The audience erupted with wild applause.  They whooped and hooted.  What showmanship!  Slowly, however, it dawned on them that this was not part of the program, but rather a “situation.”  You’d think they’d have been tipped off by the fact that Ben Franklin’s impromptu assassination, by a minuteman, was not historically accurate.  Sometimes people just get caught up in the moment, I guess.  Or maybe they weren’t history buffs.

Anyway, the worst was yet to come.  Teenagers are very susceptible to suggestion, nerves, and, in this case, dragon-belly heat.  The sight of that one kid, splayed out on the floor, set off a chain reaction.  Other choir members started passing out left and right.  Our long-suffering conductor, Mr. Scaine, put down his baton, calmly approached the microphone and announced that there would be a brief intermission (he was every bit as professional as Bobby).

No one was seriously injured, but the remainder of our show was a wounded turkey.  By the time the concert resumed, we were all paranoid about another fainting epidemic.  We played our instruments tentatively, so as not to jar the more delicate members of our ensemble.  Our poor audience looked like anxious captives – they clearly wanted out, but decorum prevented them from leaving.  And rather than being performed with the gusto it deserves, our Battle Hymn of the Republic limped to a lackluster finale.  After the trauma and embarrassment of the morning, the only thing worth a hallelujah would be the glory of getting back on the bus and returning to school.  Thank god nobody had camera phones in 1976.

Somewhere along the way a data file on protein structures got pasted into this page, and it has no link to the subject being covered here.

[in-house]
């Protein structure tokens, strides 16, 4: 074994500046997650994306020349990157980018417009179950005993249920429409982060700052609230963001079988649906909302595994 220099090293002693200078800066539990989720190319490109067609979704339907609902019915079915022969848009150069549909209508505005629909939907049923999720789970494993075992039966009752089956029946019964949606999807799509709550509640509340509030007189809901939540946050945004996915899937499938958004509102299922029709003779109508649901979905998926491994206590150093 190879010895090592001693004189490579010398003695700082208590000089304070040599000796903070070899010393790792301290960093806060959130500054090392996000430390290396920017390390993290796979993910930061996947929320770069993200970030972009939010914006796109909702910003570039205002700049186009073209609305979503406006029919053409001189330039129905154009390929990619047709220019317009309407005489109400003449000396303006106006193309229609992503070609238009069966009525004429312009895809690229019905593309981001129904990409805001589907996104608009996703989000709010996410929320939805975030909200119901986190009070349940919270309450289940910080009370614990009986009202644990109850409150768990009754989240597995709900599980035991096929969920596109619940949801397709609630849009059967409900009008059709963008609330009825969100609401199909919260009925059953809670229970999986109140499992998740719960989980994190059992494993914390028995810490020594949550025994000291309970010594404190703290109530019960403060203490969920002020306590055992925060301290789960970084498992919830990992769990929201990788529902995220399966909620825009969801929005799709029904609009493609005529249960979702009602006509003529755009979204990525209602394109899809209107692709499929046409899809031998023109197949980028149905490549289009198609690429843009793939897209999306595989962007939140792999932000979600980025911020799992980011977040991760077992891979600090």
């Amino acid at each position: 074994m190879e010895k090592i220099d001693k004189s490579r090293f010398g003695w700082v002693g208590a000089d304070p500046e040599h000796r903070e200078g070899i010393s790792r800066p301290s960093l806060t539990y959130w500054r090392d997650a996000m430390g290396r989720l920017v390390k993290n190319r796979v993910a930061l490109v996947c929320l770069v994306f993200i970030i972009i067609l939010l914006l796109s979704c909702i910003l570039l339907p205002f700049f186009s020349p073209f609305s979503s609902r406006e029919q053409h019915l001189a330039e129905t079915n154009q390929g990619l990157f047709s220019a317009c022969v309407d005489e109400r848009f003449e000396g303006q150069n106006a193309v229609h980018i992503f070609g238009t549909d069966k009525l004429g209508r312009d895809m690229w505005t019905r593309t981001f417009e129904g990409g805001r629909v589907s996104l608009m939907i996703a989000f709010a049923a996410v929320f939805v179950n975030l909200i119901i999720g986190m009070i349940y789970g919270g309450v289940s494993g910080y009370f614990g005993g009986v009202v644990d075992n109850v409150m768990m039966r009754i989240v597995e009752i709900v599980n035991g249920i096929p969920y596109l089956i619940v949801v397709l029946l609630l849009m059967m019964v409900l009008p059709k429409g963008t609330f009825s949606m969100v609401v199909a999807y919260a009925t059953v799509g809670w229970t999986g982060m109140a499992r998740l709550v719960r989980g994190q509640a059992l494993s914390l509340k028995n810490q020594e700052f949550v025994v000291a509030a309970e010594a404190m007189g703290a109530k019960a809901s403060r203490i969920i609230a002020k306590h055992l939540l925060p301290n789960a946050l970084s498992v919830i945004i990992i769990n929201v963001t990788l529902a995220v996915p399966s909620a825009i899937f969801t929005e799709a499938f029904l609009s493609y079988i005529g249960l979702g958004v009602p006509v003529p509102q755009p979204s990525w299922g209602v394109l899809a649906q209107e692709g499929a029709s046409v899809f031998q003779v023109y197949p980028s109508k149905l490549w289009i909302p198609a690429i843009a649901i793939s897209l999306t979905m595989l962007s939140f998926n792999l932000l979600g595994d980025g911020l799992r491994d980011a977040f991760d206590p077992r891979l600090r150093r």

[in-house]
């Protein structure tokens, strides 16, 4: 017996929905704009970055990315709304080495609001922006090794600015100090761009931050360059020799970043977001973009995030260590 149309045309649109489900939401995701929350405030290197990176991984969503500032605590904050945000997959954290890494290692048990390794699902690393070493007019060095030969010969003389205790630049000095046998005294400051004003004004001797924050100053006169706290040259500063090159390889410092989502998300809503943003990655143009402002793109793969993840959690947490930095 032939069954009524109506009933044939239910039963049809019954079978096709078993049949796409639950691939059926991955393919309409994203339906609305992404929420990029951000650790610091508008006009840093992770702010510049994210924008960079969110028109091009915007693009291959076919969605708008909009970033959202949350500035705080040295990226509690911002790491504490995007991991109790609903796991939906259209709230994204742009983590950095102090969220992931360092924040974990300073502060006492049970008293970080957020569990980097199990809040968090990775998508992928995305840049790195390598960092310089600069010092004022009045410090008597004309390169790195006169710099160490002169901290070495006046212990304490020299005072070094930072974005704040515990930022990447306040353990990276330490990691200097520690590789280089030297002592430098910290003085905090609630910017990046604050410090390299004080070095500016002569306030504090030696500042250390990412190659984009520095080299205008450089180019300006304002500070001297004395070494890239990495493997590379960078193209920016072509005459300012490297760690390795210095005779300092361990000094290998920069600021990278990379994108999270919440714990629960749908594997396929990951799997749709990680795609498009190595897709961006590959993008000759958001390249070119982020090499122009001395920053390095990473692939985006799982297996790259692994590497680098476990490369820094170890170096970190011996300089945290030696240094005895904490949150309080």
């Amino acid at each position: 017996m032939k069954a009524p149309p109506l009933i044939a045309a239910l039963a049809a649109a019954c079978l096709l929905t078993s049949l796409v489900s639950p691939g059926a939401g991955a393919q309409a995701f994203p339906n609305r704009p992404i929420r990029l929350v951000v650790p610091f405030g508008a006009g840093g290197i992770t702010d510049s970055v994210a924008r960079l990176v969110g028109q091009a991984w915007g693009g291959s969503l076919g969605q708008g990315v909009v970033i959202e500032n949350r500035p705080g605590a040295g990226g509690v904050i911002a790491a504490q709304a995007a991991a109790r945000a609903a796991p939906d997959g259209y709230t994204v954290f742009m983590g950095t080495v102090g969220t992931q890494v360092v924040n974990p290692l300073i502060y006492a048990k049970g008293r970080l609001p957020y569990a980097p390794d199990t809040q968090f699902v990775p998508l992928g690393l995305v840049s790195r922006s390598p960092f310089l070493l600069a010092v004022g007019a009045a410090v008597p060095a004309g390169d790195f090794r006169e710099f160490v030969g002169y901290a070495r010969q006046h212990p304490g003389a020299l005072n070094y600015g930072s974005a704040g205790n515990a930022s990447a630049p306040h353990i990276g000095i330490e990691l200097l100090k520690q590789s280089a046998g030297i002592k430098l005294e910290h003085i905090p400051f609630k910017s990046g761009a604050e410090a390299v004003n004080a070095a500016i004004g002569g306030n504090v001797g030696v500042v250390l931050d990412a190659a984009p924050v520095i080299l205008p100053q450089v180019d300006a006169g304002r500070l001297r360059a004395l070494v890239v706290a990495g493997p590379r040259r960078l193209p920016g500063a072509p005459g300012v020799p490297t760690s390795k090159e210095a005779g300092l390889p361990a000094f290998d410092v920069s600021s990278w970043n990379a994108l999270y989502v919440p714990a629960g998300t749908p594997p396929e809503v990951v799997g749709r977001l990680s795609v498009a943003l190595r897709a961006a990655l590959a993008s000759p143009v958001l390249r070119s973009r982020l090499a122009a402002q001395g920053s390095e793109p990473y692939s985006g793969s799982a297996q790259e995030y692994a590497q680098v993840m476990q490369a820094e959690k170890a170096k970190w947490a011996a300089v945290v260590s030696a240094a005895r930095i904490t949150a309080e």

RIGHTEOUS!

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Many people of the cloth speak of the “calling” which led them to religious service.  My friend, Jane, was a New Jersey housewife (a real one, not a Real one), when she got the call.  Now Jane is a Vicar, enrolled in an intensive four-year program to become a Lutheran minister.  A relative of my husband’s got the call after being laid off from a high-level corporate finance position.  He joined a seminary and, after four years of rigorous study, lives as a practicing minister in Long Island.

I was watching a particularly raunchy episode of Curb Your Enthusiasm when I got the call.  It was my cousin and her fiancé, calling to say they were getting married.  They wondered if I’d be willing to become ordained and officiate at their wedding in Manhattan.  What fun! You bet!  “I’ll start the process right away,” I told them.

So I sat down at my computer to begin the steps necessary for acquiring my point-and-click investiture.  I Googled, “I want to be ordained online.”  The first website that came up seemed sufficient, and I’m lazy, so….  According to the website, an ordination through their church would qualify me to marry people in New York, as long as I registered with the New York State Bureau of Licensing.

I went through the prompts and started adding things to my virtual shopping cart.  Did I want the title “Doctor of Divinity” which included a printable degree?  Yes.  Did I want the small black book containing prayers and various ceremonies, such as weddings and baptisms?  Billed as a $45 value, it could be mine for the low, low price of just $19.99, plus shipping and handling.  Yes.   Did I want the printable parking permit, stating I was on official ministry business?  This would allow me to park anywhere.  Any where.  Are you kidding me? That would be a ‘yes.’  Did I want the printable proclamation authenticating me as a saint?  Hell, yes!